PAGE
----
Eric Beetner Excerpt: The Devil at Your Door

The Devil at Your Door by Eric Beetner is the third volume in the Lars and Shaine series (available February 12, 2018).

Lars and Shaine have returned to a quiet life on the islands, but for Lars there is unfinished business. When he gets information that will lead him to exact revenge on behalf of his young protégé, the young woman he’s grown to think of as a daughter, he decides to take action in secret.

When he lands in a hospital Shaine is called in from a thousand miles away and she must take the lead in the last job of Lars’ storied career of death for hire.

Facing his own aging body, Lars struggles to take a back seat to the youngster he has trained in his image. They’ll face a local drug boss along with an old enemy as they work to fire the last bullet they’ll ever need to—before one finds them first.


Lars left a note. He’d been planning for weeks, hiding it like a surprise party from Shaine. He’d packed a small bag with clothes for three days. Left behind his razor and his gun. One of them he would replace when he got there.

He’d gotten the address a while ago, when his arm had nearly healed from his time on the East Coast and the bullet he brought home as souvenir. The information was one final favor from an FBI agent he had nearly killed, then spared, and the bullet was from a man he did kill. One in a long list. A list about to get one more name.

When Lars asked Special Agent Earl Walker Ford for the address, Ford didn’t question it, though Lars suspected he had plenty of questions that wouldn’t be answered about why Lars would want to find his former boss now in witness protection. If Ford thought for a second that Lars was about to jump back into the killing for money business, he never would have given him the address. But he knew it wasn’t about that. Now retired, the former agent would have had to stop Lars from killing again, unless that target was a man Ford thought deserved to die.

But Lars wasn’t doing it for Ford. He wasn’t even doing it for himself. As betrayed as he felt by Nikki Pagani after he’d been lured back East in the dead of winter, Nikki was the man who gave him everything he had in life. Money, stability, a career. Despite the career being murder-for-hire and the money being soaked in blood, Lars felt a debt to Nikki and knew the old mobster had been more of a father to Lars than his old man ever was.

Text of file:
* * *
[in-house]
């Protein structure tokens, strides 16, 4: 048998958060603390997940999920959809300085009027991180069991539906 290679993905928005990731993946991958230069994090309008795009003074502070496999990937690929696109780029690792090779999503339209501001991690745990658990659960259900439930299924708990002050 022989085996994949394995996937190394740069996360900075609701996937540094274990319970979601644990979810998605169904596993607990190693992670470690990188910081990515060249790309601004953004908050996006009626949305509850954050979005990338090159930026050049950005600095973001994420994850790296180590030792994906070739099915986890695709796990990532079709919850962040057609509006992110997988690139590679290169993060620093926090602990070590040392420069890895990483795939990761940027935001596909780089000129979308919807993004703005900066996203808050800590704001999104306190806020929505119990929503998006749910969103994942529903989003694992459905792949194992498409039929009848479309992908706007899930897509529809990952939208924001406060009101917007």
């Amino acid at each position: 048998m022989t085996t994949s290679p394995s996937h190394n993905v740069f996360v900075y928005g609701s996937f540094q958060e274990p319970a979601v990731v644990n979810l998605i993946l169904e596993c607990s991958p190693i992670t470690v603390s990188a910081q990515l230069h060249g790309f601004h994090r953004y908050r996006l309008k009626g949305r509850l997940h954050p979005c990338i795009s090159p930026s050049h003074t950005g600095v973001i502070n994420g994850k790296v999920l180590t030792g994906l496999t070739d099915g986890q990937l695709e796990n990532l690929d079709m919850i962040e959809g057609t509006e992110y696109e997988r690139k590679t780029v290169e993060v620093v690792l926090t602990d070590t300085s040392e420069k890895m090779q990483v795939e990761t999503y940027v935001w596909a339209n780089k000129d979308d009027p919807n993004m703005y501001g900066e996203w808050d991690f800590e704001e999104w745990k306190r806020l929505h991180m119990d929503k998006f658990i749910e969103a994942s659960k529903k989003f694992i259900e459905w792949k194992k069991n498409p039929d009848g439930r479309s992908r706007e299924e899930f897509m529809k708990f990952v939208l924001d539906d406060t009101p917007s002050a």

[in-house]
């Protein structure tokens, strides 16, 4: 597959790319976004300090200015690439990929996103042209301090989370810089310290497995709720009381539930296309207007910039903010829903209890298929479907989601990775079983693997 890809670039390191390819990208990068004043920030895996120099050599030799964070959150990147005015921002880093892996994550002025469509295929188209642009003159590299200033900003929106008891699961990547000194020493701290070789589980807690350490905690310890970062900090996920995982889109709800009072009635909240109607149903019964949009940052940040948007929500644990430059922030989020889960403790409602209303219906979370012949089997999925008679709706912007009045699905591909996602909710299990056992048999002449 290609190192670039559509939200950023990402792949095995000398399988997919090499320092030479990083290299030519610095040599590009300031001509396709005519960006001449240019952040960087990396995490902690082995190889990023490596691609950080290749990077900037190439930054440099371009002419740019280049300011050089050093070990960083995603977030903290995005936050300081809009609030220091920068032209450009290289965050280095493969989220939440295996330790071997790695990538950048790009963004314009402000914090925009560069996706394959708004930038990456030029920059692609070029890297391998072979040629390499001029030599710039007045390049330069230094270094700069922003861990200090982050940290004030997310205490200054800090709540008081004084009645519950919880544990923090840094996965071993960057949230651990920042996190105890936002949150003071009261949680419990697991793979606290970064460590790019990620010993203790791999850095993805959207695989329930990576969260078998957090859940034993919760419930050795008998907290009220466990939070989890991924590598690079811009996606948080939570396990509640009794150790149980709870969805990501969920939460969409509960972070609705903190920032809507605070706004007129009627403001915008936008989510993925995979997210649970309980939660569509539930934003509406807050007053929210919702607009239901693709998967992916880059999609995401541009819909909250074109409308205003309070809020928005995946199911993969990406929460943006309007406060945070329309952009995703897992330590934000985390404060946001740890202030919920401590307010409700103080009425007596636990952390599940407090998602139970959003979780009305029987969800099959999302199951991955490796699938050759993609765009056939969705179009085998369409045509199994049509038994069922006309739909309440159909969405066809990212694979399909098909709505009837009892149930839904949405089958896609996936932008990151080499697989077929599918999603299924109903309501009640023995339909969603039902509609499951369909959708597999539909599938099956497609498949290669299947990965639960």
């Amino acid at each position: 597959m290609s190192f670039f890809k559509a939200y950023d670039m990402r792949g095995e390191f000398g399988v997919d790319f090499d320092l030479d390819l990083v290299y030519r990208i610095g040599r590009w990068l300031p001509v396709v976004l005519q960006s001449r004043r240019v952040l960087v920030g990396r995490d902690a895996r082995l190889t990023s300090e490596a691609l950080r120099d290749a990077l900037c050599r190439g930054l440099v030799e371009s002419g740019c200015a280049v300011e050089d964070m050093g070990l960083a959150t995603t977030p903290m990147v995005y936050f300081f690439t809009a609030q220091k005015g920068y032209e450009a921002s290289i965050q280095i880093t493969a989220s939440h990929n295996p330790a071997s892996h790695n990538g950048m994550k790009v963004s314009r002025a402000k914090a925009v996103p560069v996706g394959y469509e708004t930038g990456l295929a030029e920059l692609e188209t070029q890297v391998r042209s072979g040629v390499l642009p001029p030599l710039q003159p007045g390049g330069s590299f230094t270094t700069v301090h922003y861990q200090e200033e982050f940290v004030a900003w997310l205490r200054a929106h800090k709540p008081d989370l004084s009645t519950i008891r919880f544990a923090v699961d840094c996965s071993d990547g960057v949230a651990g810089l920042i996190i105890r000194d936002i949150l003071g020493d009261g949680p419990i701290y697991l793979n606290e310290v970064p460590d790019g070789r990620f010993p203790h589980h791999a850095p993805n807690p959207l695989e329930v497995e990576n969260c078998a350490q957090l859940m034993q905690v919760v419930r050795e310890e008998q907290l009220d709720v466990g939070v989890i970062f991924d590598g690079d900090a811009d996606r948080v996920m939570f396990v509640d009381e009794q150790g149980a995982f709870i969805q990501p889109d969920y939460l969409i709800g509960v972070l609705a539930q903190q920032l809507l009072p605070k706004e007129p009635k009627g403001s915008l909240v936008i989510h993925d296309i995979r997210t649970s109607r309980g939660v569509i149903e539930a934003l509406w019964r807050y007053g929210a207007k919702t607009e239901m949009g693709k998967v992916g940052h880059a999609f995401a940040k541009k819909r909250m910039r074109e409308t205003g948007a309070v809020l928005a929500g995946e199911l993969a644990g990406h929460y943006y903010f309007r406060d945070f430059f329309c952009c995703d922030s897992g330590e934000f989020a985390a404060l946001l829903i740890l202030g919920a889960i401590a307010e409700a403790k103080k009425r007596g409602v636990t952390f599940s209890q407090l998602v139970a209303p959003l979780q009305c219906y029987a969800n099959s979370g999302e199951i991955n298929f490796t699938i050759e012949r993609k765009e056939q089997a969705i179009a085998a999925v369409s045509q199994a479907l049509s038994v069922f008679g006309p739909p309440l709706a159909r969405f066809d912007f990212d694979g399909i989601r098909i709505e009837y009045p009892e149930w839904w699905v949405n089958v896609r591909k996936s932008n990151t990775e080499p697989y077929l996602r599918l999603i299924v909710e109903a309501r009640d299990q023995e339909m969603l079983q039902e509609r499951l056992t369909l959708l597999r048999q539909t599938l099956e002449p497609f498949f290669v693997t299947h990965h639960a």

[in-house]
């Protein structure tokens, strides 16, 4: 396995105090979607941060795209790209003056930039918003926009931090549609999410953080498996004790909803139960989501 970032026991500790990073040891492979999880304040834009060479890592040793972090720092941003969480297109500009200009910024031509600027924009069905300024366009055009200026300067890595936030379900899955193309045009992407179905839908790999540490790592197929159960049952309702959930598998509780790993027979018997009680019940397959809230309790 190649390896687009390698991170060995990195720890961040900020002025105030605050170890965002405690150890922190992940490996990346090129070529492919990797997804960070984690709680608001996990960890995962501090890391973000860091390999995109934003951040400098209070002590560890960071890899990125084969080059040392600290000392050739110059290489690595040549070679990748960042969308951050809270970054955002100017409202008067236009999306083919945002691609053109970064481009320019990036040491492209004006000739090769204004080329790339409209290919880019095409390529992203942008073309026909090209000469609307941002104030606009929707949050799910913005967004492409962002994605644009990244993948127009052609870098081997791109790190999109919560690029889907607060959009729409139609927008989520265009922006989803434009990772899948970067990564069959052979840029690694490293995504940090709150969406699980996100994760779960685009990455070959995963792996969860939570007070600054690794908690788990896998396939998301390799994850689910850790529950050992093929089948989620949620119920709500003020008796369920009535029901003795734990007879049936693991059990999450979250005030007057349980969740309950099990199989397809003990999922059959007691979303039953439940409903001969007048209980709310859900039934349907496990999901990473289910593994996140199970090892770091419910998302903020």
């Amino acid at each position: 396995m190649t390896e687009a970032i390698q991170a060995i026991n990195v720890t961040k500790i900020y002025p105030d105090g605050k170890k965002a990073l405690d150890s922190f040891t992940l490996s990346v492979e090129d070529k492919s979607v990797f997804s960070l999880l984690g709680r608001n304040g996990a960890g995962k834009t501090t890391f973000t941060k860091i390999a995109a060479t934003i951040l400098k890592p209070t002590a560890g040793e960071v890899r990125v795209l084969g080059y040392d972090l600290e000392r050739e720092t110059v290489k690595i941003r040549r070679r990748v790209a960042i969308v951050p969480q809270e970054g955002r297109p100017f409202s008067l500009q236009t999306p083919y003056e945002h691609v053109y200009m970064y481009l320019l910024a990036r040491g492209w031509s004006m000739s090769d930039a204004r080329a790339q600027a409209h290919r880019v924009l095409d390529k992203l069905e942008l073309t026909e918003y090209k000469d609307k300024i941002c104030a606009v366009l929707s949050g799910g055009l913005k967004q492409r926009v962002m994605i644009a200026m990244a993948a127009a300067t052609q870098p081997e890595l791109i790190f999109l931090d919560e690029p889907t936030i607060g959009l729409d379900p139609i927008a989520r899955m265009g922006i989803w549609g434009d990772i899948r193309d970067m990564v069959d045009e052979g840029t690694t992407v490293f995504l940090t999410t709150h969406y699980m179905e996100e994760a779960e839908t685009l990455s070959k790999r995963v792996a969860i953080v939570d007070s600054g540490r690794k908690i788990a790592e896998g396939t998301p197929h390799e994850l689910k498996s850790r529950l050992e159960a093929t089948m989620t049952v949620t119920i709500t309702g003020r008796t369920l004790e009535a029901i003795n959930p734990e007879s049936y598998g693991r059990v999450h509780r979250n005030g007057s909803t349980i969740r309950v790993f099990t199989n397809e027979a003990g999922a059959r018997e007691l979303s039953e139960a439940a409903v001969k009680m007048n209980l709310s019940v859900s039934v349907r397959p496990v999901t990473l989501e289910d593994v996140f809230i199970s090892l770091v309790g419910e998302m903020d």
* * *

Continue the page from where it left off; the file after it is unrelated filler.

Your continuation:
But he was doing it for her. For Shaine.

It was like doing it for his daughter. Nikki was the one who put out the hit on Shaine’s father all those years ago. The one who ruined her childhood, who sent Lars out to the desert to kill a man for vengeance.

After the last job, Shaine wanted Nikki to pay for his actions more than ever. So this was Lars’s gift to her, even if he never told her about it. Not before and not after.

He set the note on the counter of their beach bungalow and moved through the darkened house toward the door. His soft-sided carry-on bag made no noise and he’d oiled the hinges on every door in anticipation of this moment. He knew how attuned Shaine was to any disturbance, any sound that could mean danger. He’d trained her in it.

He taught her how to shoot, how to react, how to defend herself. In exchange she taught him how to live life outside of the criminal world. Now, here, on a remote shore in Hawaii, he was leaving it behind for a long weekend away of murder and revenge.

But at least he left a note.

He didn’t think she would worry. He’d kept the note vague enough and he’d only be gone a day or two. Lars had quirks in his routine so it wasn’t completely out of the ordinary, except for leaving the island, but he hadn’t mentioned that. He preferred to be alone—alone with Shaine, that is—and didn’t take many excursions where crowds of people gathered. But a man has his needs and he made the note sound like he was off on one of his rare and getting rarer jaunts to the big island for some time with a lady.

Better to make it something Shaine wouldn’t ask follow-up questions about or wouldn’t dare go after him for fear of finding him in the middle of his intended purpose. At nearly nineteen, she had been talking more lately about getting out among civilization a little bit herself. If it was for the same carnal reasons, she never said. For that Lars was grateful.

Lars knew the time to strike out on her own was coming near. This would be his parting gift to her. The last ghost of her past exorcized from the world. Maybe then the wider world would be safe for her. He could open her cage and let her fly free.

He boarded a plane leaving at one-thirty in the morning. After a short hop to the big island he caught a flight to San Francisco, connecting to Denver and then onto a double prop plane he didn’t even think they made any more for his final leg.

He had to crouch to walk down the aisle. The plane seated only forty-eight passengers in twelve seating pairs of two by two. He ended up with an empty seat beside him, which made the flight at least tolerable. A lone flight attendant brought drinks midway through and the drone of the propellers had Lars’s ears ringing by the time they landed.